Global Financial Leaders Ponder Jobs, Growth and Politics
The International Monetary Fund is warning that global economic growth is slowing at the same time the World Bank says hundreds of millions of new jobs are needed around the world. Top financial and political leaders are gathering in Tokyo to discuss these and other major economic issues.
Many Europeans have been angered by government efforts to slash pensions and salaries, while raising taxes in an effort to balance battered budgets.
Public anger is one of many things limiting what leaders can do to solve economic problems in Europe and elsewhere.
As leaders head for the International Monetary Fund and World Bank meetings, many economists say Europe’s problems are the biggest threat to the global economy. …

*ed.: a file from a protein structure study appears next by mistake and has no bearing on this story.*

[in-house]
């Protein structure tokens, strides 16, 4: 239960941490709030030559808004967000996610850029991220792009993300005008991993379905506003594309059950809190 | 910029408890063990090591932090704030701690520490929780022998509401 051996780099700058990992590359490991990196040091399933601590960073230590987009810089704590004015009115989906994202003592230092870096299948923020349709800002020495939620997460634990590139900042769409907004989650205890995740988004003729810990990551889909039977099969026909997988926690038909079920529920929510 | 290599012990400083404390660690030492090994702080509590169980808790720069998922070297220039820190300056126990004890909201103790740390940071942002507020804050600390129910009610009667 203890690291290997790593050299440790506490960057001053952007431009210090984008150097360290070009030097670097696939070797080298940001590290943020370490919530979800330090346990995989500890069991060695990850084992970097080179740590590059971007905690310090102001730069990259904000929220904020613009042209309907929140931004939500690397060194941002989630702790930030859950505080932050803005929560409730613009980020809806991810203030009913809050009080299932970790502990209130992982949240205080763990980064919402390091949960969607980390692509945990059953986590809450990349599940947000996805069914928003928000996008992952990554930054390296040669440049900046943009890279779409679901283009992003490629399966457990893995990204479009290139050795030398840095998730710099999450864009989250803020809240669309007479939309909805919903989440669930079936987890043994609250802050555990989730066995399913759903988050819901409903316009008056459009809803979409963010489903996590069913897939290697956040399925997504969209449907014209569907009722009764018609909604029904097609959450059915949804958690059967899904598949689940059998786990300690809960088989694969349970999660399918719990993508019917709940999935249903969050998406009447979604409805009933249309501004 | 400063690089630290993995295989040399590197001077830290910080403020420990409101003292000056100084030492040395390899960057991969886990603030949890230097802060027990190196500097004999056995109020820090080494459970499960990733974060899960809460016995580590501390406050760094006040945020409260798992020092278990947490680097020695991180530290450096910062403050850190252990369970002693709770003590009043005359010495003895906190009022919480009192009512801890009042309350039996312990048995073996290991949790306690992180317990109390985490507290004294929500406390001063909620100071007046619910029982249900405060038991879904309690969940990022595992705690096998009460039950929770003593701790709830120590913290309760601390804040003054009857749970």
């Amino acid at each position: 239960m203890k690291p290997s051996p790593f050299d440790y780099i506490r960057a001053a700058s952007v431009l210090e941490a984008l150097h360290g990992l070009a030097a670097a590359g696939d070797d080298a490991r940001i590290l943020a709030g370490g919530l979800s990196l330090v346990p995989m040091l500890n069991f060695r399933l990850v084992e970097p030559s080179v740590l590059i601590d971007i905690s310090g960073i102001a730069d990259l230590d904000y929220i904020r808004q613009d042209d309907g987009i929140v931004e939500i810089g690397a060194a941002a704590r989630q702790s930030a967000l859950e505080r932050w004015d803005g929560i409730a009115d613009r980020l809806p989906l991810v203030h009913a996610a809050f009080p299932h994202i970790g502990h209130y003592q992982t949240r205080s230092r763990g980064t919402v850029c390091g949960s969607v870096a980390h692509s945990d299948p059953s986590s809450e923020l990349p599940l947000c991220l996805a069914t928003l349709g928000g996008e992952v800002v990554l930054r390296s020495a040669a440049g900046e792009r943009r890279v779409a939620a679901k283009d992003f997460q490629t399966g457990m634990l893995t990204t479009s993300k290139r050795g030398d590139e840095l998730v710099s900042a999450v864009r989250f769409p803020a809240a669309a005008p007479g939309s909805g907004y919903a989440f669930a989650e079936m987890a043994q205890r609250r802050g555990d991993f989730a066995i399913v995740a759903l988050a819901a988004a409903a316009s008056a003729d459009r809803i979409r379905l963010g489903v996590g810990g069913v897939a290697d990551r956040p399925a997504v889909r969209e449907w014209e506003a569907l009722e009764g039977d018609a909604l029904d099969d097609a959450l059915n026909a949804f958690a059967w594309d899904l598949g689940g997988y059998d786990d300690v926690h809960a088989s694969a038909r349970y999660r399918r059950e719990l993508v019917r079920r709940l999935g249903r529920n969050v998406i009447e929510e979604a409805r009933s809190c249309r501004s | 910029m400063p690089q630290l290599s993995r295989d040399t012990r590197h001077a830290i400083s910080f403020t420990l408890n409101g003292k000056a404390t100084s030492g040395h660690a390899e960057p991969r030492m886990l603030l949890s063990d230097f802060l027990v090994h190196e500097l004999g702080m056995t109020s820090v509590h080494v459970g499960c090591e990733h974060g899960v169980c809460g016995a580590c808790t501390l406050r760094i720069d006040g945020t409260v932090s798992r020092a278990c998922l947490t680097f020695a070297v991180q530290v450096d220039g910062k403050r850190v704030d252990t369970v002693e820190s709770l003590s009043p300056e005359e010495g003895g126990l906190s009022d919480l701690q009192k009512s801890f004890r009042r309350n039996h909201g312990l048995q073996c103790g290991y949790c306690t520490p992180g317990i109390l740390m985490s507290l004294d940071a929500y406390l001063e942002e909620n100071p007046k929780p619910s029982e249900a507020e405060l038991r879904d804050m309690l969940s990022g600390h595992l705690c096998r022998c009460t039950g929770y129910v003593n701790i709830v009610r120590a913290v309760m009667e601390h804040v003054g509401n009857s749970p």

… Tufts University [The Fletcher School] Professor Bhaskar Chakravorti expects only modest progress from the IMF and World Bank gatherings in Tokyo. He spoke on Skype.
"I think it moves the ball along a few tiny inches [centimeters] on a field that is probably several miles [kilometers] long," said Chakravorti.
At a time when the globe faces slowing growth, debt problems in Europe, political stalemates in the United States, and other problems, modest progress may be the best that can be achieved.
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